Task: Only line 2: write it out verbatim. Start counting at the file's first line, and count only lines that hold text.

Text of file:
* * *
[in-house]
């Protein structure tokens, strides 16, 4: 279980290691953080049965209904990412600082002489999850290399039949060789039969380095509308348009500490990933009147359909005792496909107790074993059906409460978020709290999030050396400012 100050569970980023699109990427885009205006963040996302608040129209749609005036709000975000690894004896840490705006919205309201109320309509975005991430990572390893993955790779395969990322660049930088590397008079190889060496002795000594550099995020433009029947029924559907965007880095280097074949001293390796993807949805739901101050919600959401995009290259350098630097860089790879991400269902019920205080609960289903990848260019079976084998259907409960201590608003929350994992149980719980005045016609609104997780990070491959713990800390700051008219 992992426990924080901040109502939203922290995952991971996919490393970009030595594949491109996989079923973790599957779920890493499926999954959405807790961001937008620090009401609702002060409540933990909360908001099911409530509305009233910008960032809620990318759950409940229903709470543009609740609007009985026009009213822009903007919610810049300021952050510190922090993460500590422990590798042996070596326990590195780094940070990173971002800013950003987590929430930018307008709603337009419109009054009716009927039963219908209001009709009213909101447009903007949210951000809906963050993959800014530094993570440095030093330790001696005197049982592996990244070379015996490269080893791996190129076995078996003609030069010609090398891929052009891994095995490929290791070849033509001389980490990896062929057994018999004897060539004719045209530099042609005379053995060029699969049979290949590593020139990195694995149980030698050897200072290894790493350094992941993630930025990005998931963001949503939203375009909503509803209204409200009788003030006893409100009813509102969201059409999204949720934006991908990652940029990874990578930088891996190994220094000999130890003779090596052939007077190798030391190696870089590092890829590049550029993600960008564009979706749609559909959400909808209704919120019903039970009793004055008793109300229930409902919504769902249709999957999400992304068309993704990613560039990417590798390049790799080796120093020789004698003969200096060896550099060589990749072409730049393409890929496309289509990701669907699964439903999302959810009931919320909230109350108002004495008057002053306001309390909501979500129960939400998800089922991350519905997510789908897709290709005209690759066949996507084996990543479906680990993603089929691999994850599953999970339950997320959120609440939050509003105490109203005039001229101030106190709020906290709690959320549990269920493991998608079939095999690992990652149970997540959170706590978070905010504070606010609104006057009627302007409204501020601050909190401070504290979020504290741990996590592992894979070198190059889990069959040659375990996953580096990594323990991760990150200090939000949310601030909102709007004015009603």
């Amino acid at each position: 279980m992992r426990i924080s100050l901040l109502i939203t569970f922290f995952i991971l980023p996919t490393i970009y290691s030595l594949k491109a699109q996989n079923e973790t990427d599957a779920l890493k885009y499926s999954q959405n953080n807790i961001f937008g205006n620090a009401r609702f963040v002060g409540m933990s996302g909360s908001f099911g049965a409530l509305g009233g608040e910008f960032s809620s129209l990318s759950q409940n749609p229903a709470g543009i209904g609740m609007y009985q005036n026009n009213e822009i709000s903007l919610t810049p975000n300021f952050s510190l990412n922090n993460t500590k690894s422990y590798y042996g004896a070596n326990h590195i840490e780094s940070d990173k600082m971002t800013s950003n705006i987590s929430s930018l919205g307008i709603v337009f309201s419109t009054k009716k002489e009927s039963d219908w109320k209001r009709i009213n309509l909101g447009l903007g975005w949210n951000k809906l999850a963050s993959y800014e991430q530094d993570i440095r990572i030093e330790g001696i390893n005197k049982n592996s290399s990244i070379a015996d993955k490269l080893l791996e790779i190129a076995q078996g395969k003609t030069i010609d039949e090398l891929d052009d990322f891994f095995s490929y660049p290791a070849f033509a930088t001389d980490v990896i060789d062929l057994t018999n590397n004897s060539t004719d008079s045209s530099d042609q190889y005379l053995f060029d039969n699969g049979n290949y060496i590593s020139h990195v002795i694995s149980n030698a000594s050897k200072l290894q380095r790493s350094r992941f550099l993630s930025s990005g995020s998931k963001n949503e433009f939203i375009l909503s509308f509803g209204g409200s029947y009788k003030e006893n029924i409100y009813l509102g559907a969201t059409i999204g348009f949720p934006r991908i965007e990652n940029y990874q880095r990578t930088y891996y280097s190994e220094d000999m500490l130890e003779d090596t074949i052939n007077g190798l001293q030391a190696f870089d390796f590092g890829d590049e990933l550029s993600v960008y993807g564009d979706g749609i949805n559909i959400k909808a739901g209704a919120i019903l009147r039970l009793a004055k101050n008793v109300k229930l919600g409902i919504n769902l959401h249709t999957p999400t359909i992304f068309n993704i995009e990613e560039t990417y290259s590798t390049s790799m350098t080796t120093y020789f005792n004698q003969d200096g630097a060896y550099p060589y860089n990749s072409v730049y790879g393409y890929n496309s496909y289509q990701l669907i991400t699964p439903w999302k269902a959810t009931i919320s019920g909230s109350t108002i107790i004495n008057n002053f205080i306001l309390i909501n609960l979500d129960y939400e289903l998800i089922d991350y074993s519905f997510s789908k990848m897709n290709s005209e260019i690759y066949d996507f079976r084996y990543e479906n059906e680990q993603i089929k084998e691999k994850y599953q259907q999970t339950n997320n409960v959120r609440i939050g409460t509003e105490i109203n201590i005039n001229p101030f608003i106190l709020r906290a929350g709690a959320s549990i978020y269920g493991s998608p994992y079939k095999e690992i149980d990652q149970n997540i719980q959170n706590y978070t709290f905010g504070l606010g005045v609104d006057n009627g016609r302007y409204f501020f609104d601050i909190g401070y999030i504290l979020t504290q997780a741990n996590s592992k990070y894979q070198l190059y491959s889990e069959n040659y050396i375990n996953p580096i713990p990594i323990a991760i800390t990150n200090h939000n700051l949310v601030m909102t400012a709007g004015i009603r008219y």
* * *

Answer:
């Protein structure tokens, strides 16, 4: 279980290691953080049965209904990412600082002489999850290399039949060789039969380095509308348009500490990933009147359909005792496909107790074993059906409460978020709290999030050396400012 100050569970980023699109990427885009205006963040996302608040129209749609005036709000975000690894004896840490705006919205309201109320309509975005991430990572390893993955790779395969990322660049930088590397008079190889060496002795000594550099995020433009029947029924559907965007880095280097074949001293390796993807949805739901101050919600959401995009290259350098630097860089790879991400269902019920205080609960289903990848260019079976084998259907409960201590608003929350994992149980719980005045016609609104997780990070491959713990800390700051008219 992992426990924080901040109502939203922290995952991971996919490393970009030595594949491109996989079923973790599957779920890493499926999954959405807790961001937008620090009401609702002060409540933990909360908001099911409530509305009233910008960032809620990318759950409940229903709470543009609740609007009985026009009213822009903007919610810049300021952050510190922090993460500590422990590798042996070596326990590195780094940070990173971002800013950003987590929430930018307008709603337009419109009054009716009927039963219908209001009709009213909101447009903007949210951000809906963050993959800014530094993570440095030093330790001696005197049982592996990244070379015996490269080893791996190129076995078996003609030069010609090398891929052009891994095995490929290791070849033509001389980490990896062929057994018999004897060539004719045209530099042609005379053995060029699969049979290949590593020139990195694995149980030698050897200072290894790493350094992941993630930025990005998931963001949503939203375009909503509803209204409200009788003030006893409100009813509102969201059409999204949720934006991908990652940029990874990578930088891996190994220094000999130890003779090596052939007077190798030391190696870089590092890829590049550029993600960008564009979706749609559909959400909808209704919120019903039970009793004055008793109300229930409902919504769902249709999957999400992304068309993704990613560039990417590798390049790799080796120093020789004698003969200096060896550099060589990749072409730049393409890929496309289509990701669907699964439903999302959810009931919320909230109350108002004495008057002053306001309390909501979500129960939400998800089922991350519905997510789908897709290709005209690759066949996507084996990543479906680990993603089929691999994850599953999970339950997320959120609440939050509003105490109203005039001229101030106190709020906290709690959320549990269920493991998608079939095999690992990652149970997540959170706590978070905010504070606010609104006057009627302007409204501020601050909190401070504290979020504290741990996590592992894979070198190059889990069959040659375990996953580096990594323990991760990150200090939000949310601030909102709007004015009603």